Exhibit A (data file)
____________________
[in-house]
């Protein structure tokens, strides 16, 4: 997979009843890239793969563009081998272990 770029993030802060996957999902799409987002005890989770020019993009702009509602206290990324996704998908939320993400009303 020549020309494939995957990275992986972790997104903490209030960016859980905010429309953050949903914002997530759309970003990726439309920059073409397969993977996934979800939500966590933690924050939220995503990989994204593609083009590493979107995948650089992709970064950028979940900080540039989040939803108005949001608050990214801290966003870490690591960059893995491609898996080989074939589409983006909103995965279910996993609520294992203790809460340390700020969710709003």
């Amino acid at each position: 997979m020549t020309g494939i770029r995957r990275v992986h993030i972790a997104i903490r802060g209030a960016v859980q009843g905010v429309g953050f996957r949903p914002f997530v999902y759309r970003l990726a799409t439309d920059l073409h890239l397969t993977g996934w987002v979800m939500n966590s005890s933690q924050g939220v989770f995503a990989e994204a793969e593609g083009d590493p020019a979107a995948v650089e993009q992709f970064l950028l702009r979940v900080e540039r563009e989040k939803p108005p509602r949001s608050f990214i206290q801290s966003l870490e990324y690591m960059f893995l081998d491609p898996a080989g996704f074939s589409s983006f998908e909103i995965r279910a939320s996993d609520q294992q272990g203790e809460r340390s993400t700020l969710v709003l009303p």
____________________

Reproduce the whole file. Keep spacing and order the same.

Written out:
[in-house]
């Protein structure tokens, strides 16, 4: 997979009843890239793969563009081998272990 770029993030802060996957999902799409987002005890989770020019993009702009509602206290990324996704998908939320993400009303 020549020309494939995957990275992986972790997104903490209030960016859980905010429309953050949903914002997530759309970003990726439309920059073409397969993977996934979800939500966590933690924050939220995503990989994204593609083009590493979107995948650089992709970064950028979940900080540039989040939803108005949001608050990214801290966003870490690591960059893995491609898996080989074939589409983006909103995965279910996993609520294992203790809460340390700020969710709003």
């Amino acid at each position: 997979m020549t020309g494939i770029r995957r990275v992986h993030i972790a997104i903490r802060g209030a960016v859980q009843g905010v429309g953050f996957r949903p914002f997530v999902y759309r970003l990726a799409t439309d920059l073409h890239l397969t993977g996934w987002v979800m939500n966590s005890s933690q924050g939220v989770f995503a990989e994204a793969e593609g083009d590493p020019a979107a995948v650089e993009q992709f970064l950028l702009r979940v900080e540039r563009e989040k939803p108005p509602r949001s608050f990214i206290q801290s966003l870490e990324y690591m960059f893995l081998d491609p898996a080989g996704f074939s589409s983006f998908e909103i995965r279910a939320s996993d609520q294992q272990g203790e809460r340390s993400t700020l969710v709003l009303p």